In Gaza, Not Just a Soldier -- or Prisoner
Tuesday, July 4, 2006
GAZA CITY, July 3 -- Most of them are women who arrive from the refugee camps that bracket this city. Their weekly call for the release of thousands of Palestinians in Israeli jails, made from the dusty courtyard of the Red Cross headquarters here, has never really been heard.
But as they crowded into rows of wooden benches Monday, clutching framed photographs of sons, husbands and brothers in Israeli jails, there was a sense of possibility for the first time in years. Suddenly they have a prisoner of their own -- an Israeli soldier.
"They shouldn't release him at all," said Zahara Hassaneen, whose 25-year-old son, Hazen, is serving a 16-year-sentence in Israel as the result of what she said was his affiliation with Hamas. "If they capture more of them, that would be even better. Then the Israelis will release all of our prisoners."
Less than a year after leaving Gaza, Israel is threatening a major ground assault to force the release of Gilad Shalit, a 19-year-old corporal captured in a June 25 raid on his army post near Gaza. The armed Palestinian groups holding Shalit, including the military wing of the governing Hamas movement, demanded Monday that Israel release a thousand prisoners by Tuesday morning or "bear full responsibility for the consequences."
The Israeli government rejected the ultimatum. Before dawn Tuesday, Israeli military aircraft fired at least one missile at the Islamic University, a Hamas-controlled institution. The airstrike, following ones on offices of the Hamas prime minister and interior minister in recent days, set a campus meeting hall used by the student council on fire. No injuries were reported.
How did the capture of one soldier mushroom so quickly into crisis? Because in the Palestinian territories a prisoner is not just a prisoner, and in Israel a soldier is not just a soldier.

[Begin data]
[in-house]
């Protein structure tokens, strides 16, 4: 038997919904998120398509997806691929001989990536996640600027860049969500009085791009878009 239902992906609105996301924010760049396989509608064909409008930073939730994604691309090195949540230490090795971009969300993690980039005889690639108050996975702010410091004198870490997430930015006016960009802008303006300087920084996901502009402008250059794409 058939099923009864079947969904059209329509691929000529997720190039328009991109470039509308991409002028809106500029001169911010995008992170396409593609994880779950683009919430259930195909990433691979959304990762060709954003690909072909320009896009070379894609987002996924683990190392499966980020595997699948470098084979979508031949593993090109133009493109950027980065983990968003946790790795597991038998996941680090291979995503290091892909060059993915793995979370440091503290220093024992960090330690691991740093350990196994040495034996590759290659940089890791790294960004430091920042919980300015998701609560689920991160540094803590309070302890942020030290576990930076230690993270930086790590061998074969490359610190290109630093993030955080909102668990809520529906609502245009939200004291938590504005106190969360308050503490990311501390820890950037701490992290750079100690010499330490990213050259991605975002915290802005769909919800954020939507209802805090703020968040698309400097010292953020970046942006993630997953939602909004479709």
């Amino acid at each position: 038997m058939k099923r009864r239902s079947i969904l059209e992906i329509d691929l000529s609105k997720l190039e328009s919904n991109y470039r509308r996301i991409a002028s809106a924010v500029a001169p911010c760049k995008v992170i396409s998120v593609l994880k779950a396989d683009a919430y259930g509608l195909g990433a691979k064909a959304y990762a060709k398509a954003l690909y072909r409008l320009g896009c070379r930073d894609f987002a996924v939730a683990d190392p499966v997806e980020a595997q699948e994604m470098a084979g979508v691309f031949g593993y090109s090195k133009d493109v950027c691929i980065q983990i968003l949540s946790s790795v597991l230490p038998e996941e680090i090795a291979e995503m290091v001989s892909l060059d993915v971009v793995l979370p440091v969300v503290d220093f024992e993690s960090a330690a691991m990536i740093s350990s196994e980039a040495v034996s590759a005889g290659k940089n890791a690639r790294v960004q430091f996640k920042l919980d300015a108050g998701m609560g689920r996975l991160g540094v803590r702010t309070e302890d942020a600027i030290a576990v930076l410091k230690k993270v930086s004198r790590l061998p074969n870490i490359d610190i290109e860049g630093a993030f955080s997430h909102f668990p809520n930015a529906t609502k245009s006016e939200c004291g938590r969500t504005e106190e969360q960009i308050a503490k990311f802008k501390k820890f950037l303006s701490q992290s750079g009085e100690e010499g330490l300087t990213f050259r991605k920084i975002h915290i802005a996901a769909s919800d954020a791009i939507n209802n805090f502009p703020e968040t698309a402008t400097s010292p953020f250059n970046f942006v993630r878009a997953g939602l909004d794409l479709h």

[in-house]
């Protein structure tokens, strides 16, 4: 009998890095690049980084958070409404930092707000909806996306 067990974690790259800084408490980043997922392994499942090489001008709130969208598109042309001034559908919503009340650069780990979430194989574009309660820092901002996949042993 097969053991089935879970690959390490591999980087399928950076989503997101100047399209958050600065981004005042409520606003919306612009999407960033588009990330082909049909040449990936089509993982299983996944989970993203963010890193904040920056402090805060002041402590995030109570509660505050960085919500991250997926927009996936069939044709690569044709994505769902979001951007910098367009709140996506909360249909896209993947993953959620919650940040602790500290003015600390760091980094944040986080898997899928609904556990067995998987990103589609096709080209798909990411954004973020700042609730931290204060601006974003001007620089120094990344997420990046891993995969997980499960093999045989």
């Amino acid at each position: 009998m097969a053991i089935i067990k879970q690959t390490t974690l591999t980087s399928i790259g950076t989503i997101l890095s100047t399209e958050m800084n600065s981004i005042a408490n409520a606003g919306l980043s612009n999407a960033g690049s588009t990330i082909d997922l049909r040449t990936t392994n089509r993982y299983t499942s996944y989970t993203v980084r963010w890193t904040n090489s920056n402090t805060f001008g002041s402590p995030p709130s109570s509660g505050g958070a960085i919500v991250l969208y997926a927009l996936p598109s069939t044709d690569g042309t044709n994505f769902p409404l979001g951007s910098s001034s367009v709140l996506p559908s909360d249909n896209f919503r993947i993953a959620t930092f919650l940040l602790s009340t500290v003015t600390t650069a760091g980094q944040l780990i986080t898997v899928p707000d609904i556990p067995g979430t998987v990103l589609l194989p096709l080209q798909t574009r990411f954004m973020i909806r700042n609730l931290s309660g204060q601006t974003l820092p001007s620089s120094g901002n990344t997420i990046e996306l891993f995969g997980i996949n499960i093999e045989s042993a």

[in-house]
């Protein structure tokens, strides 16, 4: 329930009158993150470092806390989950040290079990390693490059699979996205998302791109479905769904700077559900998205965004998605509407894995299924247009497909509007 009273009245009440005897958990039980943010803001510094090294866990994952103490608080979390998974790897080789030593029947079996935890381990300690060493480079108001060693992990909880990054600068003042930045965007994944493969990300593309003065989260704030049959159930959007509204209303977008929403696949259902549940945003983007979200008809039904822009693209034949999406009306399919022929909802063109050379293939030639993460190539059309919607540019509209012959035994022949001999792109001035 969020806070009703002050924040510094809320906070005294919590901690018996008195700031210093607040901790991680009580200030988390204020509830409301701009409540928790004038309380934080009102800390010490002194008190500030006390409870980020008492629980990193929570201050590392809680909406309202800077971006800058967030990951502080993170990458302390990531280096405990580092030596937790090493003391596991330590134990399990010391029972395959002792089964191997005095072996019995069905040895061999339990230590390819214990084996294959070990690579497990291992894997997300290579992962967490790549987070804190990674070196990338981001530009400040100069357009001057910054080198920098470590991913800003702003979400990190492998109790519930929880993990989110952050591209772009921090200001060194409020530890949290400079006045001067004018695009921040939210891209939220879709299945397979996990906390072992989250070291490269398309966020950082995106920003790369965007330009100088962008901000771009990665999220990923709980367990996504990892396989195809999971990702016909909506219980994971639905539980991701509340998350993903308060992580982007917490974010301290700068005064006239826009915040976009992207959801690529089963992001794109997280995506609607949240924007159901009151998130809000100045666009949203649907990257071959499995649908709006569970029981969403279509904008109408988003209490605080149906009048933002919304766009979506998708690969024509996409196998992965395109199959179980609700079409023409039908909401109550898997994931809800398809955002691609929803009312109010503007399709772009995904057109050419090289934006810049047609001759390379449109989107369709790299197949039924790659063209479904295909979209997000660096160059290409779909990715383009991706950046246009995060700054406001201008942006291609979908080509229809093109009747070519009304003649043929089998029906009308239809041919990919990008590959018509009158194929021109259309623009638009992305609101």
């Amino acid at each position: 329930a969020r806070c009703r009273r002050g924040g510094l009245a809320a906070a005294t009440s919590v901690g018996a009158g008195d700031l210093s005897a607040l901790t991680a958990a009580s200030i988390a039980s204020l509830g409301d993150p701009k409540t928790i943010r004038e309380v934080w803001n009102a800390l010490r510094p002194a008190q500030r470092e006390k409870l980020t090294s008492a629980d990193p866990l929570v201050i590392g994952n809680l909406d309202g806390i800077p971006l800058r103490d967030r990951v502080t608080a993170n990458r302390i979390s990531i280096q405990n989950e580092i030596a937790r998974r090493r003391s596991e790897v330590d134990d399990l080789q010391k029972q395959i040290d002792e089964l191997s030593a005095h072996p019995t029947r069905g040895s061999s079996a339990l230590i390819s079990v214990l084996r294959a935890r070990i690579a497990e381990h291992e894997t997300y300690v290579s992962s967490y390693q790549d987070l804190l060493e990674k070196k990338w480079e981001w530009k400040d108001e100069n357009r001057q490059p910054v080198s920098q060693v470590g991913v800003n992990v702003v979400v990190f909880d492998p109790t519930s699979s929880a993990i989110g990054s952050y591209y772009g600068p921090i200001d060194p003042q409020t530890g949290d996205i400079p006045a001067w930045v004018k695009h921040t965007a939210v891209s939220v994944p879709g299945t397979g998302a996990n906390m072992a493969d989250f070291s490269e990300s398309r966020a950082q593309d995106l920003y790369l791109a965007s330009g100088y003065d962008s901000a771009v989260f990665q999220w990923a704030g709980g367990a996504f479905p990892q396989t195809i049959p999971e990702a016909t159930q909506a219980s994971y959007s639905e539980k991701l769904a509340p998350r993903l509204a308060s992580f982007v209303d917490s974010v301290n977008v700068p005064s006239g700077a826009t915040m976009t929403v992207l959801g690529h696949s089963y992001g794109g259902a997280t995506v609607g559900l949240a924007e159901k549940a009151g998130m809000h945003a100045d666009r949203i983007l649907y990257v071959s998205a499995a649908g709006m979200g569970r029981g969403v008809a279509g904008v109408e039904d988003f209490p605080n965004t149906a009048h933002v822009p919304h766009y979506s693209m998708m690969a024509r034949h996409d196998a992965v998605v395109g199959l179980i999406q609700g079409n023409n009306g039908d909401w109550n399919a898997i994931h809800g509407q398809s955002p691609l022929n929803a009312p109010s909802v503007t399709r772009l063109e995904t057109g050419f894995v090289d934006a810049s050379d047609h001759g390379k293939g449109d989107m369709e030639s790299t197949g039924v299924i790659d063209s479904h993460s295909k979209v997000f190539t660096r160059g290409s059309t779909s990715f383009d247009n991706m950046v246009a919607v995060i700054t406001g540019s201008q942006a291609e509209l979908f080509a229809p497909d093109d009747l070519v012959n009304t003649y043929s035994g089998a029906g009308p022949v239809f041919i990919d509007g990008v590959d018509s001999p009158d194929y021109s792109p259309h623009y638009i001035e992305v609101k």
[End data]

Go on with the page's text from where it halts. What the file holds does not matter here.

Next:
Israeli military officials have indicated they intend to use Shalit's capture to take care of unfinished business, namely weakening the Hamas-led government and taking out the Palestinian rocket launchers that have plagued southern Israeli cities. But the standoff has become seemingly intractable, in part because soldiers and prisoners are powerful cultural symbols in each society.
Because almost everyone in Israel except ultra-Orthodox Jews and Arabs has been a soldier, the capture of a young conscript matters deeply across the whole society. The obligatory service in the Israel Defense Forces, as the military is known, is the seminal shared experience in a society divided by politics, ethnicity and religious belief.
In the West Bank and Gaza, the more than 8,500 Palestinians in Israeli jails are viewed as models of personal sacrifice, holding a status just below those who have been killed in the conflict with Israel. Prison time is important to any Palestinian political r?sum? and serves as a stand-in university for many young Palestinians, who learn politics, military tactics, Hebrew and Islam in its cells.
"One can ask what price Israel should pay to release Shalit. Is it to exchange prisoners? To go to war?" said Yagil Levy, a professor of public policy at Ben Gurion University in Beersheba and author of the "The Other Army of Israel." "There is a debate over this. But beyond that there is an overriding sense that the soldier represents the ethic of the state of Israel and demands a commitment that he not to be abandoned."
Raji Sourani, director of the Palestinian Center for Human Rights here, described the Palestinian view in similar terms.
"A leader can't leave his wounded on the battlefield, and a people can't forget their prisoners," said Sourani, who spent six years in Israeli jails for belonging to the outlawed Popular Front for the Liberation of Palestine. "Israel confuses the world to show that there is only one holy blood, one holy suffering -- the Jewish Israeli. Nobody addresses the real issue, which is the occupation."